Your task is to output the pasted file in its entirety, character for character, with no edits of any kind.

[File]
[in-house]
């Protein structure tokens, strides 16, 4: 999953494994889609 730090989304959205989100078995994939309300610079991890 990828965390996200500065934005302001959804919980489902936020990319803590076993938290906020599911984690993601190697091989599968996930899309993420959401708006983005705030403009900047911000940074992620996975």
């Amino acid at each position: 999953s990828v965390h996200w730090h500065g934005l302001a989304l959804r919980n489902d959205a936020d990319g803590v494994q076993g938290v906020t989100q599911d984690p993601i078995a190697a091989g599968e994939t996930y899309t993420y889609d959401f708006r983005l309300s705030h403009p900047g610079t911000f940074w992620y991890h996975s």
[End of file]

[in-house]
């Protein structure tokens, strides 16, 4: 999953494994889609 730090989304959205989100078995994939309300610079991890 990828965390996200500065934005302001959804919980489902936020990319803590076993938290906020599911984690993601190697091989599968996930899309993420959401708006983005705030403009900047911000940074992620996975």
């Amino acid at each position: 999953s990828v965390h996200w730090h500065g934005l302001a989304l959804r919980n489902d959205a936020d990319g803590v494994q076993g938290v906020t989100q599911d984690p993601i078995a190697a091989g599968e994939t996930y899309t993420y889609d959401f708006r983005l309300s705030h403009p900047g610079t911000f940074w992620y991890h996975s």